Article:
The Othercutter - low cost CNC machine
One of the Otherlab objectives for the MENTOR Makerspace project is to design and manufacture a low-cost CNC (computer numerically controlled) machine. Some of the driving factors in the design of this machine are: ease of use, safety in a classroom setting, straightforward and inexpensive maintenance, and sustainability of operation. The OtherCutter is Otherlab’s first homegrown CNC machine for the MENTOR Makerspace project. Mike Estee and Jonathan Ward have designed and manufactured the OtherCutter to use a reciprocating x-acto knife blade for cutting cardboard or any other sheet material that you cut by hand with an x-acto knife.
To make a machine easy for students and teachers who are new to the world of CNC machines, the mechanical design includes a roll feed that automatically loads the cardboard, and aligns the blade at the beginning of each use. One of the barriers to using modern, industrial CNC machines is the software interface that is used to control them. With industrial CNC machines, it often takes significant time and training to be able to upload a file to the machine, align the machine, choose the sequence of cutting paths that the machine will follow, and monitor the machine to make sure that it is operating properly. We feel like if our goal is getting students and teachers to design and manufacture things, we have to diverge from the precedent and imagine an entirely novel user interface for the OtherCutter.
Forrest Green is our primary software engineer for the OtherCutter. He is working on CAM (computer aided manufacturing) software – that’s what you call the software that controls CNC machines – that will do a lot of the heavy lifting for you. We envision an interface where you simply upload or even drag a file of your cuts into the software, choose the size and thickness of your cardboard, and press GO. Then an animation of the OtherCutter on your computer screen shows you what the OtherCutter should be doing on your benchtop.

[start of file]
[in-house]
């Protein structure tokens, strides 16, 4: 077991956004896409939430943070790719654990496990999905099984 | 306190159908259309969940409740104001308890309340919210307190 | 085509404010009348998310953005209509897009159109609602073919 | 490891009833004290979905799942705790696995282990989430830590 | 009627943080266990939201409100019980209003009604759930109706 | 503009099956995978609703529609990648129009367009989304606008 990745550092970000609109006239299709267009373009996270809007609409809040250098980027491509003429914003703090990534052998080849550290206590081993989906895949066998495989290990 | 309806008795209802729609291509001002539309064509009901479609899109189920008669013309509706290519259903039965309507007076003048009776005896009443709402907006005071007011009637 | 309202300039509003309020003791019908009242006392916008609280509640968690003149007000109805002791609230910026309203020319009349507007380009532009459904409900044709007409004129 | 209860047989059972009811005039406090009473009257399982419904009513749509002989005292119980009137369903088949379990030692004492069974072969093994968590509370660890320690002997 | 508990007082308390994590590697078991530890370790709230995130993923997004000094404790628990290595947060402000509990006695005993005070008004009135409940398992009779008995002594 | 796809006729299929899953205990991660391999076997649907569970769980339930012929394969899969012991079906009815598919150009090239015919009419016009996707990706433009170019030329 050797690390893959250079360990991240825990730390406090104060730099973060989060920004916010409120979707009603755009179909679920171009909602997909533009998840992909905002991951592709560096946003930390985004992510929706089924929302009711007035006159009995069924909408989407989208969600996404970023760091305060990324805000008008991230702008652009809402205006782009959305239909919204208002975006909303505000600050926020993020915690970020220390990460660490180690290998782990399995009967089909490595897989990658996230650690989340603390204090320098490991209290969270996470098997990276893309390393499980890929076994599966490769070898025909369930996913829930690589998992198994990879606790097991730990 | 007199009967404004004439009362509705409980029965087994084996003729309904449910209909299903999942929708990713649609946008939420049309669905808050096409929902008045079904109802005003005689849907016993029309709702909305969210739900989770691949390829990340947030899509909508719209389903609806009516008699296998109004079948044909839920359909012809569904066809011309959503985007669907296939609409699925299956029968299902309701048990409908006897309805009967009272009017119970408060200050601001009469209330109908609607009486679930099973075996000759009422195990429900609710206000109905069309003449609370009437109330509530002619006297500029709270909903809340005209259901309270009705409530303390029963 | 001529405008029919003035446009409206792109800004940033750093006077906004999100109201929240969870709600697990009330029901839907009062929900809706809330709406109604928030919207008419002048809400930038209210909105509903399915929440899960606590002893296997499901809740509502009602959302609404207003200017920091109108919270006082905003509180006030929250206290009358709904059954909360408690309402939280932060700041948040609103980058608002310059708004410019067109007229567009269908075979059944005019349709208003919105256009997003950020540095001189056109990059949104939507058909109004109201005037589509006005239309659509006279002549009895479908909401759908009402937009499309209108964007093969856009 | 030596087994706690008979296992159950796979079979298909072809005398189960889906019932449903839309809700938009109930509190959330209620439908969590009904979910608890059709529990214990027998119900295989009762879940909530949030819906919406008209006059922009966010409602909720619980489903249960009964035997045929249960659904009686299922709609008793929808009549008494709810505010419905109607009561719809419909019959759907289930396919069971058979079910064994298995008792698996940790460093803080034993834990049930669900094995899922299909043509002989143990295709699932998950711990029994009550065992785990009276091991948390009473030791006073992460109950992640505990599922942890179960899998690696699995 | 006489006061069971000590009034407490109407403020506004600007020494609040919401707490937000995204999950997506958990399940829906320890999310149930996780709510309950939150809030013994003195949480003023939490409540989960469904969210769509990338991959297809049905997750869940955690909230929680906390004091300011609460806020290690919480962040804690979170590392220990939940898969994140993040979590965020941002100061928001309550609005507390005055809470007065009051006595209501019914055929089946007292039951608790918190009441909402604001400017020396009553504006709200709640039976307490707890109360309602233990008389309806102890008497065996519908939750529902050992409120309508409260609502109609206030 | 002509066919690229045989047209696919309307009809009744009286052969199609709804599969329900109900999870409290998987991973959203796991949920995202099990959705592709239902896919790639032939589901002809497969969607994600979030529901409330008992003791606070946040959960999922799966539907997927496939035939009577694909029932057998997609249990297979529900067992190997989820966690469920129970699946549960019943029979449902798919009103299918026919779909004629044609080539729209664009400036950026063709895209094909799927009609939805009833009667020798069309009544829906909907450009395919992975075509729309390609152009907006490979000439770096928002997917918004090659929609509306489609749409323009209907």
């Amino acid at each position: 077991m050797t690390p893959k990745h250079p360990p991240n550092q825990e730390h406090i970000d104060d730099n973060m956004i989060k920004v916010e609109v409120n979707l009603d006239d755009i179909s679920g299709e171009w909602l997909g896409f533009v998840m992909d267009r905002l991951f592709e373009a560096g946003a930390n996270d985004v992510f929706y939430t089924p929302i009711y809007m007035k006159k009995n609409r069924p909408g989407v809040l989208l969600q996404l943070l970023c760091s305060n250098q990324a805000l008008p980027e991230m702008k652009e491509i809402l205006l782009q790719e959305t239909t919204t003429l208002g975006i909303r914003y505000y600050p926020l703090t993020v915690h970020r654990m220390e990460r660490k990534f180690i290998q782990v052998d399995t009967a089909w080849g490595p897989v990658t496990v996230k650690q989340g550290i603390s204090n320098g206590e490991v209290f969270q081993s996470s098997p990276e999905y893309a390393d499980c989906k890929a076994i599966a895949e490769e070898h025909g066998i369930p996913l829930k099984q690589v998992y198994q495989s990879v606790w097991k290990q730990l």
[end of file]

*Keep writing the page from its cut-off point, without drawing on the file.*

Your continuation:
The safety and the straightforward maintenance of the OtherCutter design are intertwined. We opted for using a reciprocating blade for the OtherCutter because we could achieve most of the functionality that a CNC laser cutter has, but without the fire and fume hazards that come along with laser cutting. The OtherCutter does not need to be vented, the price of replacing the blade is only a few cents, and blade replacement can be completed in a matter of minutes. The entire machine is just over 100 parts that are largely made of food grade plastic and aluminum. The OtherCutter meant to be sturdy, and it’s put together in a way that allows you easy visual access to all of its components. The ability to see all of the pieces is given intentionally. We want everyone to be able to understand how the OtherCutter works, even to the point of being able to make one of their own.
The last, and maybe the most important quality of the OtherCutter is the sustainability of its use. It would be a failure of the MENTOR Makerspace program if, after the three years of the program, the cost of using the machine for prototyping and manufacturing was prohibitive within the existing school budgets. For this reason, the OtherCutter is designed to be great with cardboard. The cardboard you use with the OtherCutter isn’t special cardboard. As long as the cardboard is clean, reasonably flat, and free from staples, it can be cut to fit the machine and used. By choosing a material that is low-to-no-cost, we can make sure that schools can support the use of the OtherCutter even after the MENTOR Makerspace program has ended.